interview by Rosie Accola
With Ellis, Linnea Siggelkow’s first project, Siggelkow positions herself as a dazzling addition to the pantheon of non-male Shoegaze vocalists. Her voice possesses the of glow of Mazzy Star’s Hope Sandoval; while the full band’s sound bridges the gap between shoegaze and bedroom pop. Ellis’ first EP The Fuzz, is released today, November 9th. The EP juxtaposes the quiet strength of vocals that sound more like a whispered secret, and all-consuming feedback soaked guitars. The production quality of these tracks is intricate, each listen reveals another layer of guitar or piano hidden between the warm folds of, well, the fuzz.
With just six tracks and a smattering of disposable photographs, Siggelkow creates a world that is thoughtful, multi-faceted, and entirely her own. Hooligan sat down with Linnea over Skype to talk about the relationship between music and visual art, Mitski’s new record, public vulnerability, and how small talk is the worst.
This interview has been condensed and edited for clarity.
Hooligan Mag (H.M.): This album has such an interesting visual component. For you, what’s the relationship between creating music and creating visuals?
Linnea Siggelkow (L.S.): I think the overall goal is to create a mood or a feeling. I’m not much of a visual artist but I’ve been incorporating photographs I’ve taken, it’s an attempt to make it more personal. I also have so many talented friends who take photos and make cool art. It’s been a really cool opportunity to collaborate with people that I love too.
H.M.: It’s interesting that you say that you’re not a visual artist because I love those photographs.
L.S.: Thank you so much! They are mostly just photos that I’ve taken on disposable cameras over the past like, ten years, so thank you for saying that!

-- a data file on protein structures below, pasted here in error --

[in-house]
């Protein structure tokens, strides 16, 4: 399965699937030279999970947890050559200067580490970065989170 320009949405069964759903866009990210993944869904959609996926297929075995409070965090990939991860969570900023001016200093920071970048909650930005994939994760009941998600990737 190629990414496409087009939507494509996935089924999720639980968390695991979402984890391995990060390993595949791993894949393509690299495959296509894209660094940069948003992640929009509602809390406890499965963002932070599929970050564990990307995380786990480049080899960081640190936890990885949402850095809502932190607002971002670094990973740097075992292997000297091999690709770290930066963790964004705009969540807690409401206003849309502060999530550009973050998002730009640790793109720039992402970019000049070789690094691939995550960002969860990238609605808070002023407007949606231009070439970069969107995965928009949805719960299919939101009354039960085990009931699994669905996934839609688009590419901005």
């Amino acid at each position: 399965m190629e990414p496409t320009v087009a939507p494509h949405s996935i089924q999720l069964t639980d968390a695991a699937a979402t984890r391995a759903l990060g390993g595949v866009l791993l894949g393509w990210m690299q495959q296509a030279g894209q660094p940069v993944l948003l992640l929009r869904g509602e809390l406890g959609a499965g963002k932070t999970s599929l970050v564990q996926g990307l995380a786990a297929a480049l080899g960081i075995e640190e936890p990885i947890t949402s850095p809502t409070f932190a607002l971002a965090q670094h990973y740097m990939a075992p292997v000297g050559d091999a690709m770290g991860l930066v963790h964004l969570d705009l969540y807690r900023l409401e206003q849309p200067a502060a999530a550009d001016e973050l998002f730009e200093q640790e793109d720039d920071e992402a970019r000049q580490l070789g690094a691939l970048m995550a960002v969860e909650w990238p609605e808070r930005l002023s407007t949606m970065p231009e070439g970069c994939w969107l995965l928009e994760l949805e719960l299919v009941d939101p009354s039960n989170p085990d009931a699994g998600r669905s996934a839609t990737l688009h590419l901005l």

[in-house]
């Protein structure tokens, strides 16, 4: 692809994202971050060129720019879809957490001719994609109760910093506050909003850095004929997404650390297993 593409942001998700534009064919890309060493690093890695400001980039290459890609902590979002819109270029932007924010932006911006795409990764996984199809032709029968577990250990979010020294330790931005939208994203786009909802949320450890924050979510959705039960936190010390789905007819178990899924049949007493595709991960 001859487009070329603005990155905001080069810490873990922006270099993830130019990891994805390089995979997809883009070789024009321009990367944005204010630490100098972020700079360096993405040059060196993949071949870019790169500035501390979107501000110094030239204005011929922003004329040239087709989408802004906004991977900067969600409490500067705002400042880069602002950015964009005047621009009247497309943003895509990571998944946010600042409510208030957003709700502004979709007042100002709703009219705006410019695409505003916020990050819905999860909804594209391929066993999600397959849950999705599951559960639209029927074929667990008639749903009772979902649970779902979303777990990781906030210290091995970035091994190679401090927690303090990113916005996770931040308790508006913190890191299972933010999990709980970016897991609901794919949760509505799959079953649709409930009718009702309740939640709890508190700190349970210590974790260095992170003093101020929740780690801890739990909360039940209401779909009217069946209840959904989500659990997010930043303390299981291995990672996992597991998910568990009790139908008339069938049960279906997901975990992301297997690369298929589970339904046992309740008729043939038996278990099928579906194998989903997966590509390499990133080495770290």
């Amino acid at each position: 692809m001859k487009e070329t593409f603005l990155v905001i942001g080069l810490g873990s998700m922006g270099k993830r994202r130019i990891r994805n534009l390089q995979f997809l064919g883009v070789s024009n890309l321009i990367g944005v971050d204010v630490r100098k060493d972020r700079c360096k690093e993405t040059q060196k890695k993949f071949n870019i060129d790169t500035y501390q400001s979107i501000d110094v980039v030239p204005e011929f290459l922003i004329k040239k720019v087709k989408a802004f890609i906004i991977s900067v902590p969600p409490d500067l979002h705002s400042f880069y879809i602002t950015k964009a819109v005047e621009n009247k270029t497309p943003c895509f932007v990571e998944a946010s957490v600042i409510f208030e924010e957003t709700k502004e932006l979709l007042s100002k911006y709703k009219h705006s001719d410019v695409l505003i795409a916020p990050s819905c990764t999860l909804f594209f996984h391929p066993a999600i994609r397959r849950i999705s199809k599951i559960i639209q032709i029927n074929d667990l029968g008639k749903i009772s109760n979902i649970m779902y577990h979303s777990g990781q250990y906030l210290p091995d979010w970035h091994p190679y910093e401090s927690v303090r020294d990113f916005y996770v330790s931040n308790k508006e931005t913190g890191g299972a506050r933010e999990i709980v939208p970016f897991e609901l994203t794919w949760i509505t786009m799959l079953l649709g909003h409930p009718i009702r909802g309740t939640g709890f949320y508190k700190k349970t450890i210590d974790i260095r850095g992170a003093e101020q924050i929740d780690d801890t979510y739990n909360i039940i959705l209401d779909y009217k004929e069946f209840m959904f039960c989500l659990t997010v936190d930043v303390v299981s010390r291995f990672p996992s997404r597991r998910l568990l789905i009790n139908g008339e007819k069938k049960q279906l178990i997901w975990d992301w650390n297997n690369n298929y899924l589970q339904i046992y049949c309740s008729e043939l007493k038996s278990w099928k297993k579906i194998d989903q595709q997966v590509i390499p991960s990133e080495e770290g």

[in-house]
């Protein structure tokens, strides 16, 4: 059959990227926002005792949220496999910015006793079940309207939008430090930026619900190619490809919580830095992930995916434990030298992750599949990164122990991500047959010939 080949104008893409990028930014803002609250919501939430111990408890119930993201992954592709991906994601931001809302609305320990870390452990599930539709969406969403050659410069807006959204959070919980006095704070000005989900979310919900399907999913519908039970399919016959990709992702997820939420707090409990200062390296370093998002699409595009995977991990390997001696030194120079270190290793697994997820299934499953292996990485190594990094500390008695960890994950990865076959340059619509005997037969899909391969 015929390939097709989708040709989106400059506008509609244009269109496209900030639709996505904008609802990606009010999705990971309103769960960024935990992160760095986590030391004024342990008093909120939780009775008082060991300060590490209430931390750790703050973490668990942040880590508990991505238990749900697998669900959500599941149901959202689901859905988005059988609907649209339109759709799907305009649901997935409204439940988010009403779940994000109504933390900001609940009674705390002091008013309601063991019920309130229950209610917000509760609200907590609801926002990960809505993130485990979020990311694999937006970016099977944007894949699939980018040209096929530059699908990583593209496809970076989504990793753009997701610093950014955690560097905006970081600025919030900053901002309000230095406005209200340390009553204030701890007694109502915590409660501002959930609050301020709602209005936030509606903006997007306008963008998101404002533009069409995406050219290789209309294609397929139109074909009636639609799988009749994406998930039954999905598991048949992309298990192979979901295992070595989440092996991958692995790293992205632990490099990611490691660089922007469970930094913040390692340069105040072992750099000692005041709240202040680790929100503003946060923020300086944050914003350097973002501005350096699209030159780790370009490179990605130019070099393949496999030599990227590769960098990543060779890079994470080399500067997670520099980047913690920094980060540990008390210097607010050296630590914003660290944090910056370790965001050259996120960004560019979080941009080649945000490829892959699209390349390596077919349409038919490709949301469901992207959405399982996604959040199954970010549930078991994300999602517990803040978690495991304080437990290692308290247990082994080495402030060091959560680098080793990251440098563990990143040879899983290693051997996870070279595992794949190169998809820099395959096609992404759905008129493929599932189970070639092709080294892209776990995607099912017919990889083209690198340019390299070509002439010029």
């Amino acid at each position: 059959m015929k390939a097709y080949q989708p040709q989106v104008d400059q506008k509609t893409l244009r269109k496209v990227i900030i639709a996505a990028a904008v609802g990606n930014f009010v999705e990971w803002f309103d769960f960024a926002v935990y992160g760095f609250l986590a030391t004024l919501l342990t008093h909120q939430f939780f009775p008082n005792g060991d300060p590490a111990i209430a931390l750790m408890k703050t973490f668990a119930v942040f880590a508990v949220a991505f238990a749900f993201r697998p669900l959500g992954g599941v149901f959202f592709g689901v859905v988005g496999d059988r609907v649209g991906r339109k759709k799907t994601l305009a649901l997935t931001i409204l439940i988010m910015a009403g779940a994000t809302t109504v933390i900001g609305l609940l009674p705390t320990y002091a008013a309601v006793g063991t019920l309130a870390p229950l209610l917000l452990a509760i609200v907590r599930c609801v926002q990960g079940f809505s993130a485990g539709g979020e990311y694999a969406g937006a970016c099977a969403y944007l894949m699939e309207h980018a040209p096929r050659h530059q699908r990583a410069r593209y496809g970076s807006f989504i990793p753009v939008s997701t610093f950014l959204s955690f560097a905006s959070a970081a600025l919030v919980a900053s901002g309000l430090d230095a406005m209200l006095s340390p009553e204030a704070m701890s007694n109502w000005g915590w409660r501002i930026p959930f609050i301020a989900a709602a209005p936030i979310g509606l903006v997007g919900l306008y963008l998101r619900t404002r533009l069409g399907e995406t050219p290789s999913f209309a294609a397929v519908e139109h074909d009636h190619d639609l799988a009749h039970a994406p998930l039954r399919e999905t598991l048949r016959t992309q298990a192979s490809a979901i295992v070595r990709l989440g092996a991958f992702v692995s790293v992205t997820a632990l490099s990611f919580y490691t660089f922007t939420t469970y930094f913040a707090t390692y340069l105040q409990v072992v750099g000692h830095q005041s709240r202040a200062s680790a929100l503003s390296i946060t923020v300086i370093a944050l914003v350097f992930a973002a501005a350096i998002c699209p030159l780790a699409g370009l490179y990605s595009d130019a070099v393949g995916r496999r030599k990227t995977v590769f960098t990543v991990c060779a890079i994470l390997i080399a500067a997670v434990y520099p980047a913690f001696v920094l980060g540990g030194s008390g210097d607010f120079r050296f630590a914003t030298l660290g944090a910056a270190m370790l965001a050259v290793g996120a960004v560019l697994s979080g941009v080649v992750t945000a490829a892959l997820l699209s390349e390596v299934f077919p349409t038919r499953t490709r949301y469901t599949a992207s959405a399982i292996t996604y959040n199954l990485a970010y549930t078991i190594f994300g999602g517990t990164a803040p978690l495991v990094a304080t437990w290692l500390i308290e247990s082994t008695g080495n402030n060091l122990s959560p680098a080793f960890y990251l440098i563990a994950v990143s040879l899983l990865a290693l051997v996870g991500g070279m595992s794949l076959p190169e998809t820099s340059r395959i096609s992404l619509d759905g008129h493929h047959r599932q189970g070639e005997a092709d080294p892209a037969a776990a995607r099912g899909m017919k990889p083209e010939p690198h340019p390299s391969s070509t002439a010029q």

H.M.: So you shoot all on film and disposable, then?
L.S.: It’s pretty much all disposable cameras. I know very little about photography, or to be honest, cameras at all. It’s something I’m really interested in learning more about, but it’s just been disposable cameras pretty much so far. My friend Sean and I collaborated on the album art for the EP. I shot a bunch of these floral shots just on a disposable camera and he’s an amazing designer, so he used all of them to make something that looks amazing. I’m really happy with it.
H.M.: Who are some of your visual influences?
L.S.: A lot of my friends are just amazing artists and inspire me. I don’t spend a lot of time creating visual art, but I generally love lo-fi stuff and analogue stuff. I think those are just the visuals that I’m the most attracted to. I love the look of film photography, ‘90s camcorders.
Can you tell me about where you derive inspiration from musically, and how you started playing music?
L.S.: I started playing music as a child, I played classical piano growing up so it’s always been a super big part of my life. My mom was a piano teacher so it wasn’t a choice in our house whether or not we played piano. Now I’m really grateful that I have my roots in that, and I’ve recently started teaching piano too, so it’s cool that it kind of came full-circle.
I started playing guitar when I was twelve because I saw Avril Lavigne’s ‘Complicated’ music video. I babysat for a full summer to save up for my first guitar. It was a Squire stratocaster, and I briefly took lessons around then.
I think I was always writing songs, I don’t think they were very good, but Ellis is fairly recent. I had played in another band that was sort of pop-punk, but I think my songwriting has always been a bit more melancholy. I think I just wanted to make something that sounded more like the way that I felt.
Ellis started a couple years ago alone in my room. I just started demo-ing a bunch of songs on garageband. I played a couple solo shows and realized that I don’t love performing solo. It’s been a bit of a journey figuring out how to execute it, but now I play live with a band and that’s been really cool.